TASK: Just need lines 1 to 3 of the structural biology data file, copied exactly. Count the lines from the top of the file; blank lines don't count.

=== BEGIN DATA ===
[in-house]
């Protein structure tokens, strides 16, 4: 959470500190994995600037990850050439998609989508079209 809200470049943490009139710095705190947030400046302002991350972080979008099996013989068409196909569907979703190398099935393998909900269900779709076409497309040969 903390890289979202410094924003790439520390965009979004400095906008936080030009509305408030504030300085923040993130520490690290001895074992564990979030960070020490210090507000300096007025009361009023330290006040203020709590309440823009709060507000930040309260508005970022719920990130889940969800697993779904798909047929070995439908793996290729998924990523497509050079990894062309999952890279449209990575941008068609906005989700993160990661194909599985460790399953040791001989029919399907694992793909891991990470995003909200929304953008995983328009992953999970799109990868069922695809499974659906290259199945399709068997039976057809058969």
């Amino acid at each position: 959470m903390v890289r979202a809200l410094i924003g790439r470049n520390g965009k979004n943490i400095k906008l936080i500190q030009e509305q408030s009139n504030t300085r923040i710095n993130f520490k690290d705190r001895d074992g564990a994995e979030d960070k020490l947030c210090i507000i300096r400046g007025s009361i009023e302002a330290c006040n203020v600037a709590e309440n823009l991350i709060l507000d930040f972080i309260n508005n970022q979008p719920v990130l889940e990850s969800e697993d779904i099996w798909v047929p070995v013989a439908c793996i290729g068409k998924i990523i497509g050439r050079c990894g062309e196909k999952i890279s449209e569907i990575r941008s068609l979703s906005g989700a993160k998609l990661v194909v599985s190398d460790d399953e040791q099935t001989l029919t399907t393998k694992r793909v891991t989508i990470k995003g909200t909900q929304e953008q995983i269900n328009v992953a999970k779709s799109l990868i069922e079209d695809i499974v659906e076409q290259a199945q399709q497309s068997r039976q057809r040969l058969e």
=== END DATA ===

[in-house]
């Protein structure tokens, strides 16, 4: 959470500190994995600037990850050439998609989508079209 809200470049943490009139710095705190947030400046302002991350972080979008099996013989068409196909569907979703190398099935393998909900269900779709076409497309040969 903390890289979202410094924003790439520390965009979004400095906008936080030009509305408030504030300085923040993130520490690290001895074992564990979030960070020490210090507000300096007025009361009023330290006040203020709590309440823009709060507000930040309260508005970022719920990130889940969800697993779904798909047929070995439908793996290729998924990523497509050079990894062309999952890279449209990575941008068609906005989700993160990661194909599985460790399953040791001989029919399907694992793909891991990470995003909200929304953008995983328009992953999970799109990868069922695809499974659906290259199945399709068997039976057809058969």
């Amino acid at each position: 959470m903390v890289r979202a809200l410094i924003g790439r470049n520390g965009k979004n943490i400095k906008l936080i500190q030009e509305q408030s009139n504030t300085r923040i710095n993130f520490k690290d705190r001895d074992g564990a994995e979030d960070k020490l947030c210090i507000i300096r400046g007025s009361i009023e302002a330290c006040n203020v600037a709590e309440n823009l991350i709060l507000d930040f972080i309260n508005n970022q979008p719920v990130l889940e990850s969800e697993d779904i099996w798909v047929p070995v013989a439908c793996i290729g068409k998924i990523i497509g050439r050079c990894g062309e196909k999952i890279s449209e569907i990575r941008s068609l979703s906005g989700a993160k998609l990661v194909v599985s190398d460790d399953e040791q099935t001989l029919t399907t393998k694992r793909v891991t989508i990470k995003g909200t909900q929304e953008q995983i269900n328009v992953a999970k779709s799109l990868i069922e079209d695809i499974v659906e076409q290259a199945q399709q497309s068997r039976q057809r040969l058969e």